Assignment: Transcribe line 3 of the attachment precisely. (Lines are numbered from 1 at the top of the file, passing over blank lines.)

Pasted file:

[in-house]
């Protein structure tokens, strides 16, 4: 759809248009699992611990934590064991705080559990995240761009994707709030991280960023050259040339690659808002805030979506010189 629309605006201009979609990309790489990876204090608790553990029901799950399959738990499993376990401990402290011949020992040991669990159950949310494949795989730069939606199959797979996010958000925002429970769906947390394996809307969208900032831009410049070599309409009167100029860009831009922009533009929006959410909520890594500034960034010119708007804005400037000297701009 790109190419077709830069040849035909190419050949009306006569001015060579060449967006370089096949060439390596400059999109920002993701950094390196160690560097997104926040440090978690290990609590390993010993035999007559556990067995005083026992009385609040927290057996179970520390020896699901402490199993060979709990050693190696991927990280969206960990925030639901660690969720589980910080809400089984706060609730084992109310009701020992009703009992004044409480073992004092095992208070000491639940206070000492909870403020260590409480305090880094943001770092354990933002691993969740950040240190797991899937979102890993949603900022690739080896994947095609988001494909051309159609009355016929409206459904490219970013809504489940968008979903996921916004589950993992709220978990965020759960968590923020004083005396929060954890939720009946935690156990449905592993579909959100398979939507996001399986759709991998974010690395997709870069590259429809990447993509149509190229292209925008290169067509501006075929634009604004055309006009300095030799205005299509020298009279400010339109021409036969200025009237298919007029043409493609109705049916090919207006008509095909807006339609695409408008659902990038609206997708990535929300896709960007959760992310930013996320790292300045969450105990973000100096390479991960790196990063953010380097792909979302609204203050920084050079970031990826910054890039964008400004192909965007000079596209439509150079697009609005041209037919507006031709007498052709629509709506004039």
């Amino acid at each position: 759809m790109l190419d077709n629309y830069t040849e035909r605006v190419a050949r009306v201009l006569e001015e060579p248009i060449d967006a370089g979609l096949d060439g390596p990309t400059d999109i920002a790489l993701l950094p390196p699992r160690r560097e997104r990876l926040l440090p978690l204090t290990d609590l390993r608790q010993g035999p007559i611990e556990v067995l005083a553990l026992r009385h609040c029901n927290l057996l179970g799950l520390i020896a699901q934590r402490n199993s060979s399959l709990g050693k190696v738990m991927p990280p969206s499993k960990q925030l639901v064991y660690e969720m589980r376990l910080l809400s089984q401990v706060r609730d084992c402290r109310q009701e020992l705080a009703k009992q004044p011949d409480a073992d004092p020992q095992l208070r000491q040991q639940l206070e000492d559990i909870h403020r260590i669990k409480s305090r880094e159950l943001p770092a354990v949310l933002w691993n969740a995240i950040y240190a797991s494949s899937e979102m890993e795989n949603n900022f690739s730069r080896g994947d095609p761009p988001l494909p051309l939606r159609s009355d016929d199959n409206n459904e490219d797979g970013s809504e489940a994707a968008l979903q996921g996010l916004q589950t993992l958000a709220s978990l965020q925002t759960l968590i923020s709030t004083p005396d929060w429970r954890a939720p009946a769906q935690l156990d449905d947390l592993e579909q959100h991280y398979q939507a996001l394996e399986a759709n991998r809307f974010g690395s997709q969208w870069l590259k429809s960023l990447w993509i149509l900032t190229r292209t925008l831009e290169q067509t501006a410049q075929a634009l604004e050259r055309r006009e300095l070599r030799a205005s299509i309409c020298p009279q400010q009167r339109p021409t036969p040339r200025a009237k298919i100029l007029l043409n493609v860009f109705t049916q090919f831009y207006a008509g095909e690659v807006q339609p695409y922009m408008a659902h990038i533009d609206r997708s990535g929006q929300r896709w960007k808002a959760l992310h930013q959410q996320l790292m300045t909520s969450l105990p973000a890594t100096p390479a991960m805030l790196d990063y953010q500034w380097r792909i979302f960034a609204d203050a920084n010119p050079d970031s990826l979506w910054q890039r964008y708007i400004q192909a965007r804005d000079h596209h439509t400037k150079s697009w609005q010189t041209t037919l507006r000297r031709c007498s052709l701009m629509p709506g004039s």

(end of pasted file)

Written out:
């Amino acid at each position: 759809m790109l190419d077709n629309y830069t040849e035909r605006v190419a050949r009306v201009l006569e001015e060579p248009i060449d967006a370089g979609l096949d060439g390596p990309t400059d999109i920002a790489l993701l950094p390196p699992r160690r560097e997104r990876l926040l440090p978690l204090t290990d609590l390993r608790q010993g035999p007559i611990e556990v067995l005083a553990l026992r009385h609040c029901n927290l057996l179970g799950l520390i020896a699901q934590r402490n199993s060979s399959l709990g050693k190696v738990m991927p990280p969206s499993k960990q925030l639901v064991y660690e969720m589980r376990l910080l809400s089984q401990v706060r609730d084992c402290r109310q009701e020992l705080a009703k009992q004044p011949d409480a073992d004092p020992q095992l208070r000491q040991q639940l206070e000492d559990i909870h403020r260590i669990k409480s305090r880094e159950l943001p770092a354990v949310l933002w691993n969740a995240i950040y240190a797991s494949s899937e979102m890993e795989n949603n900022f690739s730069r080896g994947d095609p761009p988001l494909p051309l939606r159609s009355d016929d199959n409206n459904e490219d797979g970013s809504e489940a994707a968008l979903q996921g996010l916004q589950t993992l958000a709220s978990l965020q925002t759960l968590i923020s709030t004083p005396d929060w429970r954890a939720p009946a769906q935690l156990d449905d947390l592993e579909q959100h991280y398979q939507a996001l394996e399986a759709n991998r809307f974010g690395s997709q969208w870069l590259k429809s960023l990447w993509i149509l900032t190229r292209t925008l831009e290169q067509t501006a410049q075929a634009l604004e050259r055309r006009e300095l070599r030799a205005s299509i309409c020298p009279q400010q009167r339109p021409t036969p040339r200025a009237k298919i100029l007029l043409n493609v860009f109705t049916q090919f831009y207006a008509g095909e690659v807006q339609p695409y922009m408008a659902h990038i533009d609206r997708s990535g929006q929300r896709w960007k808002a959760l992310h930013q959410q996320l790292m300045t909520s969450l105990p973000a890594t100096p390479a991960m805030l790196d990063y953010q500034w380097r792909i979302f960034a609204d203050a920084n010119p050079d970031s990826l979506w910054q890039r964008y708007i400004q192909a965007r804005d000079h596209h439509t400037k150079s697009w609005q010189t041209t037919l507006r000297r031709c007498s052709l701009m629509p709506g004039s």